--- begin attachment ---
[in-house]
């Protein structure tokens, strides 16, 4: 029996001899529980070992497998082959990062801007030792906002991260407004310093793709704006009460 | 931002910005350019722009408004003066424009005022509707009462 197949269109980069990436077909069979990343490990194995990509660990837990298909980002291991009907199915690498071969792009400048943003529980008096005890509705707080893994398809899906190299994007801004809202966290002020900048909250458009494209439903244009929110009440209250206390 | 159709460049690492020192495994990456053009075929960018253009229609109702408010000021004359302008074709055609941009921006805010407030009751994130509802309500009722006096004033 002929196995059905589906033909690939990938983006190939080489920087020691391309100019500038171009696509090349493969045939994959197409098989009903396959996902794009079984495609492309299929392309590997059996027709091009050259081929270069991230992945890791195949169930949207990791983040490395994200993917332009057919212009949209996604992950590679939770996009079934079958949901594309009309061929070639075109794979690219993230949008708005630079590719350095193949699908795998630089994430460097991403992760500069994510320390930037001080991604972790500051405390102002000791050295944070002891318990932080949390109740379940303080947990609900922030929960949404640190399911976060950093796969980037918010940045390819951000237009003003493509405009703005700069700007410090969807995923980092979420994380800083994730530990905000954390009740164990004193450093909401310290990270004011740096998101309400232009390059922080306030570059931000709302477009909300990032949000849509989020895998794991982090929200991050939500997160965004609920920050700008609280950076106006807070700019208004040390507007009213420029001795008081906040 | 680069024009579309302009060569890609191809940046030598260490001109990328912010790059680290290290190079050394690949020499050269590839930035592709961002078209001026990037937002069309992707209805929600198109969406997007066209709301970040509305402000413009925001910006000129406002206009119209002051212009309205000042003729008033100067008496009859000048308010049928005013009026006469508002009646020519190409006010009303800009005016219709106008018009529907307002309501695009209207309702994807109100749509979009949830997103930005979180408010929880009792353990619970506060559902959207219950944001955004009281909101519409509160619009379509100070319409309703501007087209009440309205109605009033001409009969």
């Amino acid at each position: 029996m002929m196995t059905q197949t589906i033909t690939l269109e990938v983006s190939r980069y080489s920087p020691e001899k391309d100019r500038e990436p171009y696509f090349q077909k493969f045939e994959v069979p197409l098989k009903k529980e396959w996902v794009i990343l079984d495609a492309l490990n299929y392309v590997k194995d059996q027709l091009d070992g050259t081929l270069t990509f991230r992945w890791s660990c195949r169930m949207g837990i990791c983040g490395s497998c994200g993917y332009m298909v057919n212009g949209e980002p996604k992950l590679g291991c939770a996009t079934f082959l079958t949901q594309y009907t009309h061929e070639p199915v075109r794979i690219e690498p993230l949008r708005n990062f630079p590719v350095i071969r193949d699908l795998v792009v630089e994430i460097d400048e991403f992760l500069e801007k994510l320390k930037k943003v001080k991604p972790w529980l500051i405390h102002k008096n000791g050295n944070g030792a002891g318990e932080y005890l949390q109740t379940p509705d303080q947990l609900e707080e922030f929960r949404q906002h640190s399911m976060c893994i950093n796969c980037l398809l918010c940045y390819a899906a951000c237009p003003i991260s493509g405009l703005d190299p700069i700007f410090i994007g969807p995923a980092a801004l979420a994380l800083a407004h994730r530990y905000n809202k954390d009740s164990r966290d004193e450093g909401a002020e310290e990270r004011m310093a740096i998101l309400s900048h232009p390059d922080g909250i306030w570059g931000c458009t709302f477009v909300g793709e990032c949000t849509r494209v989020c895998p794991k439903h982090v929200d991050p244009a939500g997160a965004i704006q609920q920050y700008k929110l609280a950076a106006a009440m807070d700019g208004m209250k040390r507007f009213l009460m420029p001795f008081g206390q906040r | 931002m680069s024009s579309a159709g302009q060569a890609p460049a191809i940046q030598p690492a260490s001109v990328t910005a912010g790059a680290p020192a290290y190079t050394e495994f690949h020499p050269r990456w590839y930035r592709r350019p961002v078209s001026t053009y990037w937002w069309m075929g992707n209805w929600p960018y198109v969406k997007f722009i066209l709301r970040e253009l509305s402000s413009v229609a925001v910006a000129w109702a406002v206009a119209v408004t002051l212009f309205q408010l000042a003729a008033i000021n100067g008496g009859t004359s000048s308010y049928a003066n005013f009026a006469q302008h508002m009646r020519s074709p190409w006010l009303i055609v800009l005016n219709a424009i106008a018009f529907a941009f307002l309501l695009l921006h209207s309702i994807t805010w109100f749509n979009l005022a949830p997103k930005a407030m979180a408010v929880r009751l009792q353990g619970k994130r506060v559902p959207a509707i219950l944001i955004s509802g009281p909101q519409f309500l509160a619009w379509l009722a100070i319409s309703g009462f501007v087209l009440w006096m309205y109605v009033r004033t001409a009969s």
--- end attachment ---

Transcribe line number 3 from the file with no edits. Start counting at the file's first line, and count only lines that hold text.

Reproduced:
């Amino acid at each position: 029996m002929m196995t059905q197949t589906i033909t690939l269109e990938v983006s190939r980069y080489s920087p020691e001899k391309d100019r500038e990436p171009y696509f090349q077909k493969f045939e994959v069979p197409l098989k009903k529980e396959w996902v794009i990343l079984d495609a492309l490990n299929y392309v590997k194995d059996q027709l091009d070992g050259t081929l270069t990509f991230r992945w890791s660990c195949r169930m949207g837990i990791c983040g490395s497998c994200g993917y332009m298909v057919n212009g949209e980002p996604k992950l590679g291991c939770a996009t079934f082959l079958t949901q594309y009907t009309h061929e070639p199915v075109r794979i690219e690498p993230l949008r708005n990062f630079p590719v350095i071969r193949d699908l795998v792009v630089e994430i460097d400048e991403f992760l500069e801007k994510l320390k930037k943003v001080k991604p972790w529980l500051i405390h102002k008096n000791g050295n944070g030792a002891g318990e932080y005890l949390q109740t379940p509705d303080q947990l609900e707080e922030f929960r949404q906002h640190s399911m976060c893994i950093n796969c980037l398809l918010c940045y390819a899906a951000c237009p003003i991260s493509g405009l703005d190299p700069i700007f410090i994007g969807p995923a980092a801004l979420a994380l800083a407004h994730r530990y905000n809202k954390d009740s164990r966290d004193e450093g909401a002020e310290e990270r004011m310093a740096i998101l309400s900048h232009p390059d922080g909250i306030w570059g931000c458009t709302f477009v909300g793709e990032c949000t849509r494209v989020c895998p794991k439903h982090v929200d991050p244009a939500g997160a965004i704006q609920q920050y700008k929110l609280a950076a106006a009440m807070d700019g208004m209250k040390r507007f009213l009460m420029p001795f008081g206390q906040r | 931002m680069s024009s579309a159709g302009q060569a890609p460049a191809i940046q030598p690492a260490s001109v990328t910005a912010g790059a680290p020192a290290y190079t050394e495994f690949h020499p050269r990456w590839y930035r592709r350019p961002v078209s001026t053009y990037w937002w069309m075929g992707n209805w929600p960018y198109v969406k997007f722009i066209l709301r970040e253009l509305s402000s413009v229609a925001v910006a000129w109702a406002v206009a119209v408004t002051l212009f309205q408010l000042a003729a008033i000021n100067g008496g009859t004359s000048s308010y049928a003066n005013f009026a006469q302008h508002m009646r020519s074709p190409w006010l009303i055609v800009l005016n219709a424009i106008a018009f529907a941009f307002l309501l695009l921006h209207s309702i994807t805010w109100f749509n979009l005022a949830p997103k930005a407030m979180a408010v929880r009751l009792q353990g619970k994130r506060v559902p959207a509707i219950l944001i955004s509802g009281p909101q519409f309500l509160a619009w379509l009722a100070i319409s309703g009462f501007v087209l009440w006096m309205y109605v009033r004033t001409a009969s």